Lots of changes have happened in DnD 5th edition since the publication of the first Monster Manual. The argument could easily be made that Mordenkainen Presents: Monsters of the Multiverse is a better source for monster in your game. The Stat Blocks in Mordenkainen’s are simplified for ease of use, and the monsters’ abilities are more in line with the power creep of player characters.
That said, there are so many iconic monsters in the Monster Manual, that I still think it’s a great source for your game, even when slightly newer books like Volo’s Guide to Monsters, have been heavily republished and seem deprecated. Many of D&D’s truly iconic monsters live there: Aboleths, Beholders, Mind Flayers, and Tarrasques to name a few. There are also a bunch of lesser known but equally great monsters as well.
Lesser Icons of the Monster Manual
Animated armor are great monster for blending into the set dressings of a medieval castle. While they are motionless, PCs cannot identify them as being anything other than a normal suit of armor. They have blindsight, which will help them detect the sneakier members of the party. They can also be commanded by their creators to request passwords and say scary stuff and deliver riddles.
With a 1 in Intellligence, though, they’re not strong thinkers, so you cleverer PCs can find ways to confuse or manipulate them. If you need something a little beefier and smarter to throw at your players, consider a Helmed Horror. These are a stronger version of animated armor designed for messing up the day of a spellcaseter.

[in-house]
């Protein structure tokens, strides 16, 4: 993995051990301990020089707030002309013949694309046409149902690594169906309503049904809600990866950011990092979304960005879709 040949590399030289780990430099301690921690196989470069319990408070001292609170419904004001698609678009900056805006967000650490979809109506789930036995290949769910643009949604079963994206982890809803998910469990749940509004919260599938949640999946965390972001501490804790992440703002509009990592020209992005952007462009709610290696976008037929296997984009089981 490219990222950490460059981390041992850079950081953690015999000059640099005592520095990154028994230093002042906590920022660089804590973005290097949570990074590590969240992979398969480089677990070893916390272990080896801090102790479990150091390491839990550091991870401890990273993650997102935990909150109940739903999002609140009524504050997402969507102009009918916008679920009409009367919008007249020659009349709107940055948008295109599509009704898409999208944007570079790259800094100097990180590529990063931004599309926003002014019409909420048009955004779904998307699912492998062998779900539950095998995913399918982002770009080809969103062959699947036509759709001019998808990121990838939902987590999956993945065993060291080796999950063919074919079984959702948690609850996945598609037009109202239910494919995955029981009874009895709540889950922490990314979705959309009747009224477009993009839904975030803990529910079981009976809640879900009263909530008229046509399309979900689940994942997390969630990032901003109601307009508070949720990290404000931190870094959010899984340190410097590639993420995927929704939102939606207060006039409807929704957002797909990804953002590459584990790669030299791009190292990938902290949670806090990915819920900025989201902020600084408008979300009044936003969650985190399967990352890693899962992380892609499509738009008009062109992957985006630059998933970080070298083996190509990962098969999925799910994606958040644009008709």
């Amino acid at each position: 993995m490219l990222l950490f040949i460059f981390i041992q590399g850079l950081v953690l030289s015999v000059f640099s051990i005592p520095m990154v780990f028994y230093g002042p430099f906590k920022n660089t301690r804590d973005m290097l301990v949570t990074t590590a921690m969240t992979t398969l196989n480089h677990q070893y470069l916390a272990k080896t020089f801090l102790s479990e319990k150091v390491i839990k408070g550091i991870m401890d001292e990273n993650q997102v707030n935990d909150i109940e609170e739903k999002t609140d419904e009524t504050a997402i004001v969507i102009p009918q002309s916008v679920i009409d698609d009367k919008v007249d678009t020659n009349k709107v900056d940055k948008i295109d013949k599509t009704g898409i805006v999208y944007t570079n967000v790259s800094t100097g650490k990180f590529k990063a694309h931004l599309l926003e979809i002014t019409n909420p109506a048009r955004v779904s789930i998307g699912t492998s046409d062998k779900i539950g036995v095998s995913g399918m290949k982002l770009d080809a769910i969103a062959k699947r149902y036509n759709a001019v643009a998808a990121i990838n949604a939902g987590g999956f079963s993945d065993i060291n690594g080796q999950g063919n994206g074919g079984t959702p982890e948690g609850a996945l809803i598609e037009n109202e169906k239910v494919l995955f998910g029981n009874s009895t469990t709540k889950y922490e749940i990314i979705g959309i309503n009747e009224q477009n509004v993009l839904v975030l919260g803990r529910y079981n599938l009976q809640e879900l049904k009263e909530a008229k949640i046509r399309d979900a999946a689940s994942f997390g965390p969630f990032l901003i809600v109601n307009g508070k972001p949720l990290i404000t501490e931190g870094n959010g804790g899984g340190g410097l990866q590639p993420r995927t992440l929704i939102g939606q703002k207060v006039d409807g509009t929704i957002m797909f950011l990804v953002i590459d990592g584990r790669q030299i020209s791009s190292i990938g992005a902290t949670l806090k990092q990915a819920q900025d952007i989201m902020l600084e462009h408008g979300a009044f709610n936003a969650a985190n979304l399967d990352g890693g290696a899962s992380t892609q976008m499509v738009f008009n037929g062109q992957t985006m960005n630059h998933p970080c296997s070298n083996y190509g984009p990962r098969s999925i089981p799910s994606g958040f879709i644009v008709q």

These aberrations were left behind by Aboleth (see above). They are giant bugs, which always scores points for “ick” factor in roleplay. They are a tentacle situation, which is also another point in the favor. At least it is in my book. The tentacles extend from their faces and can be used to poison and paralyze creatures they are grappling. These are very dangerous low-level monsters as they can easily remove a PC from combat early.
These monsters were created to collect magic items for their Aboleth master, and to server as guardians. Players who come across them will likely attract their attention if they have any magical items or abilities. They’re also likely to find something taht was valuable to the old masters being guarded by one of these creatures. I’ve also had a lot of fun in the past reskinning them as giant lobsters, even though they’re a few legs short.
Here I go again, betraying my deep love for all things insectile. Remorhazes have so many legs, how can players not hate them? That’s just the start though. They have heated bodies that punish melee attacks against them with fire damage. They can swallow creatures that they have grappled with their bite attack. Not to mention, the 20 ft. burrow speed lets them attack from and retreat to subterranean safety.
There is also a stat block for Young Remorhaz. I’ve created whole colonies of remorhaz using reskinned Kruthik or Ankheg. The Remorhaz stat block serves as the queen. Young Remorhaz can be drones. Fill in the different types of juveniles with re-skinned crabby/buggy monsters of your choice.
More than a few other monsters from the original Monster Manual have made it onto my Hotlist. Check ’em out!